The Challenge of Burnout: An Ethical Perspective
Michael W. Hayes, EdD, LPC, NCC, BCP,
This article reviews the literature of professional burnout since the inception of the term by Freudenberger (1974). The term burnout is defined and contrasted with other terms in the literature such as compassion fatigue and vicarious trauma. Included in the article is an exploration of burnout across the helping professions and how and if the multiple etiologies generalize to other related professions. The article is framed as self-care being an affirmative duty for the practitioner that is defined in the ethical codes of multiple disciplines. The article concludes with a discussion of strategies for the practitioner to explore that represent evidence-based treatments in the literature.
Keywords: Burnout, Compassion Fatigue, Freudenberger, Self-Care
- Define professional burnout as it is presented in the literature and summarize the research developments since the initial identification of the occurrence of professional burnout.
- Describe the symptoms from the literature that indicate the onset of professional burnout.
- Explain strategies that represent ethical, evidence-based practice in the remediation and prevention of professional burnout.
Originally published in American Association of Integrative Medicine Journal, February, 2015.
The Challenge of Burnout: An Ethical Perspective
The Codes of Ethics of the major professional organizations representing psychotherapists address self-care in the provision of therapeutic services. An important focus of provider self-care is in the prevention, recognition, and remediation of impairment among practitioners. A brief review of the history in the literature introduces a discussion of current terminology that represents modern challenges to the provider in the ever-present quest for proactive self-care. Additionally, a review of evidence based interventions along with practical strategies for the prevention and remediation are included to assist the practitioner in this area of ethical compliance.
The discussion in this article will focus on professional burnout and the accompanying symptoms in the literature. A distinction will be made in terms of defining provider burnout, compassion fatigue and vicarious trauma. There is considerable overlap and some disagreement on the definitions of the aforementioned conditions because symptoms often generalize from one to another (Baird & Kracen, 2006). One of the main purposes of this article is to bring clarity and consensus to these specific challenges that providers face in an effort to better recognize, prevent, and remediate their occurrence.
The origin of the term burnout is credited to Freudenberger (1974), and this development has generated a great deal of research. It is noted, however, that much of the research in the area of burnout has been conducted without the guidance of a theory (Maslach & Jackson, 1984; Maslach, & Jackson, 1986). Shaufeli and Enzman (1998), as cited by Jawaher, Stone, and Kisamore (2007), suggest that burnout is a work related indicator of one’s psychological health. The presence of cynicism, indifference, uncaring attitudes, and reduced personal accomplishments are also indicators of severe burnout (Maslach, 1982). These definitions are consistent with those of the developers of a three-tier model of burnout, which lists stress arousal and energy conservation prior to the onset of exhaustion (Girdin, Everly, & Dusek, 1996). According to Kesler (1990), Edelwich and Brodsky (1980) have described a four-stage model of burnout, marked by an enthusiastic phase, where the counselors make themselves overly available to clients. This is followed by stagnation, marked by a return to normal expectations along with levels of discontent. Thirdly, the period of frustration is manifested by withdrawal, boredom, and less empathy. Finally, there is the fourth phase described as apathy, which is described as the embodiment of burnout (Kesler).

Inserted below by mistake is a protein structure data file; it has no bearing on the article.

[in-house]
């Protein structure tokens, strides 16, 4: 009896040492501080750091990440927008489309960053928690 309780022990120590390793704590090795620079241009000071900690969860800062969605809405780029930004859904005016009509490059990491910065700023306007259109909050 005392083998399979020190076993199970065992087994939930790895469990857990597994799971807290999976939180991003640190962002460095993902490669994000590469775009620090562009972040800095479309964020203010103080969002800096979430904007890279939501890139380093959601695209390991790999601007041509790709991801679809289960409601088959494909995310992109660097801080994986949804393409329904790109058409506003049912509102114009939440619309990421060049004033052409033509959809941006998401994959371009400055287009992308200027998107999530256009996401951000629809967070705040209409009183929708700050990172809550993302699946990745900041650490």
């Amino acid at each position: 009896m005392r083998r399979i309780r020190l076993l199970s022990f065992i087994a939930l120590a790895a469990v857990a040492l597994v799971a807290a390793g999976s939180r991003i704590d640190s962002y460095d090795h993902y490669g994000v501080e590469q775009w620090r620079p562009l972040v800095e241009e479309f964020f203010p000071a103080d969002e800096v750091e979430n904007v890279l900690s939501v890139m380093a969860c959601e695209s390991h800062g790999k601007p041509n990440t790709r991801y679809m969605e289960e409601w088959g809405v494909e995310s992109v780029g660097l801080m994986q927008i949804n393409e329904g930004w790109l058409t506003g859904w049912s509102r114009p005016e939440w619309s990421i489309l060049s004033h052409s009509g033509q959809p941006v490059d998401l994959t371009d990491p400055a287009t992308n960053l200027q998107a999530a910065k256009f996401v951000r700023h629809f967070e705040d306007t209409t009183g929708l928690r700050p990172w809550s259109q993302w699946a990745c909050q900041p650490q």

The terms secondary trauma, vicarious trauma, and compassion fatigue are sometimes used by lay populations interchangeably, the assumption being that they represent a single observation of diminished productivity. For the purpose of clarification, the following brief definitions underscore the differences between secondary trauma, vicarious trauma, and compassion fatigue with generally accepted definitions of burnout. Secondary trauma is a term that should be used when a set of psychological symptoms are present that mimic the symptoms of post-traumatic stress disorder. Vicarious trauma occurs when a professional experiences trauma due to exposure to the graphic trauma experienced by a client (Baird & Kracen, 2006). Compassion fatigue occurs after exposure to repeated crises, and can emerge suddenly without warning. The symptoms of compassion fatigue may include confusion, exhaustion, and lack of motivation. There exists a level of overlap in symptoms involving compassion fatigue and simple burnout. Additionally, the symptoms may not be indicative of the real cause of the onset of compassion fatigue. The recovery is typically rapid with appropriate treatment (Figley, 1995). According to Dubi and Marcus (2006) in a literature review by Collins and Long (2003), definitions were further crystallized with the authors’ statement, “a synthesis of these descriptions demonstrates that the term compassion fatigue can be used interchangeably with the term secondary traumatic stress” (p. 421). Additionally, Figley (2002) describes compassion fatigue as a type of caregiver burnout, yet differing in terms of etiology, diagnosis, and treatment from a case of simple burnout.